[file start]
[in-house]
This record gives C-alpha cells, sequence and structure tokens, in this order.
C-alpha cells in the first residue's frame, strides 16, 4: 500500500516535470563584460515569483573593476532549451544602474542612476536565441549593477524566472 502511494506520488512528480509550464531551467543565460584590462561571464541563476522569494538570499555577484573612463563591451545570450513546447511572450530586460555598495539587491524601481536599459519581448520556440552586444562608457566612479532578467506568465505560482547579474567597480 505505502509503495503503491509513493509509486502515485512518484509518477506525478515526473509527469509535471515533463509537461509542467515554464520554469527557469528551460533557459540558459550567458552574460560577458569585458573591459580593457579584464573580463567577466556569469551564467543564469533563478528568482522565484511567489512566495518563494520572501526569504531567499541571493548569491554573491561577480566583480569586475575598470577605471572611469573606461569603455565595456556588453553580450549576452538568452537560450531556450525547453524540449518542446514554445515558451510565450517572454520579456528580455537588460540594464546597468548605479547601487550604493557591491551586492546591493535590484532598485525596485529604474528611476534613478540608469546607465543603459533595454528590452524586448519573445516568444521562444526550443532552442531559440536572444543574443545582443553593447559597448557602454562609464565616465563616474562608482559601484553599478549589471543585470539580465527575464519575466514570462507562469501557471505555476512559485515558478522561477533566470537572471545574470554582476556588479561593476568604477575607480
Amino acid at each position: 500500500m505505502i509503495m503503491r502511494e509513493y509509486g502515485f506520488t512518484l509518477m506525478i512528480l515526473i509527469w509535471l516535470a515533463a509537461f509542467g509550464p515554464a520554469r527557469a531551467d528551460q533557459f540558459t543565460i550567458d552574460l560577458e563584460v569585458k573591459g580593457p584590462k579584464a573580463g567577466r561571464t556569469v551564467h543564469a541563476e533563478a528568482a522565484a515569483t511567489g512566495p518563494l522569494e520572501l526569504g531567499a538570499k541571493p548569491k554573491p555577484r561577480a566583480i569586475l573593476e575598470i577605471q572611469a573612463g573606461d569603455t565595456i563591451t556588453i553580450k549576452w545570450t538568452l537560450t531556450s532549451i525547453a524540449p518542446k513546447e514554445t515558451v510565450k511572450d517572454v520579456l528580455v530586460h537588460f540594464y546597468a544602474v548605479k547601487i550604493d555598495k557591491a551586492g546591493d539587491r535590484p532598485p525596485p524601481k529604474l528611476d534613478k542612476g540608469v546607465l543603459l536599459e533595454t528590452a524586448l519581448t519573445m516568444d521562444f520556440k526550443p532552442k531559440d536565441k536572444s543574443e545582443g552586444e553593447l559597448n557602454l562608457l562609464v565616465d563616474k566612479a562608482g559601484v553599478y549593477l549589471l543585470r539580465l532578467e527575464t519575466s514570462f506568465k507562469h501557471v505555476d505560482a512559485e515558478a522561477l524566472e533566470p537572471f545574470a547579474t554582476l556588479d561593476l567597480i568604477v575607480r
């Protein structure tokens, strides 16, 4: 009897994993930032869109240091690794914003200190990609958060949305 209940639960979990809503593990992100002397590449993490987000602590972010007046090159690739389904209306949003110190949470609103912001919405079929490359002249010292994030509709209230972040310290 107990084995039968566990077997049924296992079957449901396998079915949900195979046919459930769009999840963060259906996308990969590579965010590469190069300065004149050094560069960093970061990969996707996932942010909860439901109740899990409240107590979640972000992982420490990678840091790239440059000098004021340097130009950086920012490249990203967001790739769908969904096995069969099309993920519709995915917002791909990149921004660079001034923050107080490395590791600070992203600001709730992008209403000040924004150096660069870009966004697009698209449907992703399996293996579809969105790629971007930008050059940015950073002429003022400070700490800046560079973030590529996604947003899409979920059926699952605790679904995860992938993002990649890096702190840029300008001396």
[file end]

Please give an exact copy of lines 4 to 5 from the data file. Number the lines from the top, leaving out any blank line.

Amino acid at each position: 500500500m505505502i509503495m503503491r502511494e509513493y509509486g502515485f506520488t512518484l509518477m506525478i512528480l515526473i509527469w509535471l516535470a515533463a509537461f509542467g509550464p515554464a520554469r527557469a531551467d528551460q533557459f540558459t543565460i550567458d552574460l560577458e563584460v569585458k573591459g580593457p584590462k579584464a573580463g567577466r561571464t556569469v551564467h543564469a541563476e533563478a528568482a522565484a515569483t511567489g512566495p518563494l522569494e520572501l526569504g531567499a538570499k541571493p548569491k554573491p555577484r561577480a566583480i569586475l573593476e575598470i577605471q572611469a573612463g573606461d569603455t565595456i563591451t556588453i553580450k549576452w545570450t538568452l537560450t531556450s532549451i525547453a524540449p518542446k513546447e514554445t515558451v510565450k511572450d517572454v520579456l528580455v530586460h537588460f540594464y546597468a544602474v548605479k547601487i550604493d555598495k557591491a551586492g546591493d539587491r535590484p532598485p525596485p524601481k529604474l528611476d534613478k542612476g540608469v546607465l543603459l536599459e533595454t528590452a524586448l519581448t519573445m516568444d521562444f520556440k526550443p532552442k531559440d536565441k536572444s543574443e545582443g552586444e553593447l559597448n557602454l562608457l562609464v565616465d563616474k566612479a562608482g559601484v553599478y549593477l549589471l543585470r539580465l532578467e527575464t519575466s514570462f506568465k507562469h501557471v505555476d505560482a512559485e515558478a522561477l524566472e533566470p537572471f545574470a547579474t554582476l556588479d561593476l567597480i568604477v575607480r
């Protein structure tokens, strides 16, 4: 009897994993930032869109240091690794914003200190990609958060949305 209940639960979990809503593990992100002397590449993490987000602590972010007046090159690739389904209306949003110190949470609103912001919405079929490359002249010292994030509709209230972040310290 107990084995039968566990077997049924296992079957449901396998079915949900195979046919459930769009999840963060259906996308990969590579965010590469190069300065004149050094560069960093970061990969996707996932942010909860439901109740899990409240107590979640972000992982420490990678840091790239440059000098004021340097130009950086920012490249990203967001790739769908969904096995069969099309993920519709995915917002791909990149921004660079001034923050107080490395590791600070992203600001709730992008209403000040924004150096660069870009966004697009698209449907992703399996293996579809969105790629971007930008050059940015950073002429003022400070700490800046560079973030590529996604947003899409979920059926699952605790679904995860992938993002990649890096702190840029300008001396």